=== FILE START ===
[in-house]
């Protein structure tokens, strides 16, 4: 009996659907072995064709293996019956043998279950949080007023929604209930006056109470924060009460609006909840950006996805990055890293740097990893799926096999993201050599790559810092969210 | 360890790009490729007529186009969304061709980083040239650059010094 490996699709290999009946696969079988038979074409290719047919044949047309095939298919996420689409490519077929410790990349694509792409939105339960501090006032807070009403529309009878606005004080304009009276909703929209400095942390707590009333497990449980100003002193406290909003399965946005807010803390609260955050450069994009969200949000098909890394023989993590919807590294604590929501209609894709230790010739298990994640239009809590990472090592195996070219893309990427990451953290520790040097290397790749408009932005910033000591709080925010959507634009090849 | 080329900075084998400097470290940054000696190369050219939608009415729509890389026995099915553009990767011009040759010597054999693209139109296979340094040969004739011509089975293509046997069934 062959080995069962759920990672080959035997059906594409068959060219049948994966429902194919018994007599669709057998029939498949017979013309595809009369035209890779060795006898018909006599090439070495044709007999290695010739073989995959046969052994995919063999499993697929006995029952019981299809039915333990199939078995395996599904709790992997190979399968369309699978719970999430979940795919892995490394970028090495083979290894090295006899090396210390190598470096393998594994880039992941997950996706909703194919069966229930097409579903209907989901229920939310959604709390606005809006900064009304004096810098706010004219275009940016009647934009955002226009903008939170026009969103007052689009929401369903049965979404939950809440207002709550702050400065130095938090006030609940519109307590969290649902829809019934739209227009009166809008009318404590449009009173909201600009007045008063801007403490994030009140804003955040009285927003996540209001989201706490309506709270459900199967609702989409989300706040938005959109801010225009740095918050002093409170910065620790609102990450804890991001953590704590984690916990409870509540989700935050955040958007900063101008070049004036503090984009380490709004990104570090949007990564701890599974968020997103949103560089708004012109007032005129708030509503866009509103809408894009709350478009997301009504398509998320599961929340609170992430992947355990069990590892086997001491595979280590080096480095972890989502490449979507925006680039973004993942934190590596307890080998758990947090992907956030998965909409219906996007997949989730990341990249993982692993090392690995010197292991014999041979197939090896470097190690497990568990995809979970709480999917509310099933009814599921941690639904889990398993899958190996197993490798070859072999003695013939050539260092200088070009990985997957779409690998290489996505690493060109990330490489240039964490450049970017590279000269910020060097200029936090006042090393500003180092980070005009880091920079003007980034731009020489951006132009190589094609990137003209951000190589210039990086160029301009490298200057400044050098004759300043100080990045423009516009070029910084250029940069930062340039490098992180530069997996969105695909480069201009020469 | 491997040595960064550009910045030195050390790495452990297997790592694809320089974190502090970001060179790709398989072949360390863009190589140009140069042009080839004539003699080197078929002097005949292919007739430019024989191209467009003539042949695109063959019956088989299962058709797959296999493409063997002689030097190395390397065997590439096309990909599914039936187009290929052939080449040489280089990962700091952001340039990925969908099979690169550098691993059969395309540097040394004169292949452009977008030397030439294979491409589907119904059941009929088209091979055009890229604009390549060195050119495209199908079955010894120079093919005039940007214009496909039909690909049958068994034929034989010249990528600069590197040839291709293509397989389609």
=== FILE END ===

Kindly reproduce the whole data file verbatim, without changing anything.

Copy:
[in-house]
């Protein structure tokens, strides 16, 4: 009996659907072995064709293996019956043998279950949080007023929604209930006056109470924060009460609006909840950006996805990055890293740097990893799926096999993201050599790559810092969210 | 360890790009490729007529186009969304061709980083040239650059010094 490996699709290999009946696969079988038979074409290719047919044949047309095939298919996420689409490519077929410790990349694509792409939105339960501090006032807070009403529309009878606005004080304009009276909703929209400095942390707590009333497990449980100003002193406290909003399965946005807010803390609260955050450069994009969200949000098909890394023989993590919807590294604590929501209609894709230790010739298990994640239009809590990472090592195996070219893309990427990451953290520790040097290397790749408009932005910033000591709080925010959507634009090849 | 080329900075084998400097470290940054000696190369050219939608009415729509890389026995099915553009990767011009040759010597054999693209139109296979340094040969004739011509089975293509046997069934 062959080995069962759920990672080959035997059906594409068959060219049948994966429902194919018994007599669709057998029939498949017979013309595809009369035209890779060795006898018909006599090439070495044709007999290695010739073989995959046969052994995919063999499993697929006995029952019981299809039915333990199939078995395996599904709790992997190979399968369309699978719970999430979940795919892995490394970028090495083979290894090295006899090396210390190598470096393998594994880039992941997950996706909703194919069966229930097409579903209907989901229920939310959604709390606005809006900064009304004096810098706010004219275009940016009647934009955002226009903008939170026009969103007052689009929401369903049965979404939950809440207002709550702050400065130095938090006030609940519109307590969290649902829809019934739209227009009166809008009318404590449009009173909201600009007045008063801007403490994030009140804003955040009285927003996540209001989201706490309506709270459900199967609702989409989300706040938005959109801010225009740095918050002093409170910065620790609102990450804890991001953590704590984690916990409870509540989700935050955040958007900063101008070049004036503090984009380490709004990104570090949007990564701890599974968020997103949103560089708004012109007032005129708030509503866009509103809408894009709350478009997301009504398509998320599961929340609170992430992947355990069990590892086997001491595979280590080096480095972890989502490449979507925006680039973004993942934190590596307890080998758990947090992907956030998965909409219906996007997949989730990341990249993982692993090392690995010197292991014999041979197939090896470097190690497990568990995809979970709480999917509310099933009814599921941690639904889990398993899958190996197993490798070859072999003695013939050539260092200088070009990985997957779409690998290489996505690493060109990330490489240039964490450049970017590279000269910020060097200029936090006042090393500003180092980070005009880091920079003007980034731009020489951006132009190589094609990137003209951000190589210039990086160029301009490298200057400044050098004759300043100080990045423009516009070029910084250029940069930062340039490098992180530069997996969105695909480069201009020469 | 491997040595960064550009910045030195050390790495452990297997790592694809320089974190502090970001060179790709398989072949360390863009190589140009140069042009080839004539003699080197078929002097005949292919007739430019024989191209467009003539042949695109063959019956088989299962058709797959296999493409063997002689030097190395390397065997590439096309990909599914039936187009290929052939080449040489280089990962700091952001340039990925969908099979690169550098691993059969395309540097040394004169292949452009977008030397030439294979491409589907119904059941009929088209091979055009890229604009390549060195050119495209199908079955010894120079093919005039940007214009496909039909690909049958068994034929034989010249990528600069590197040839291709293509397989389609």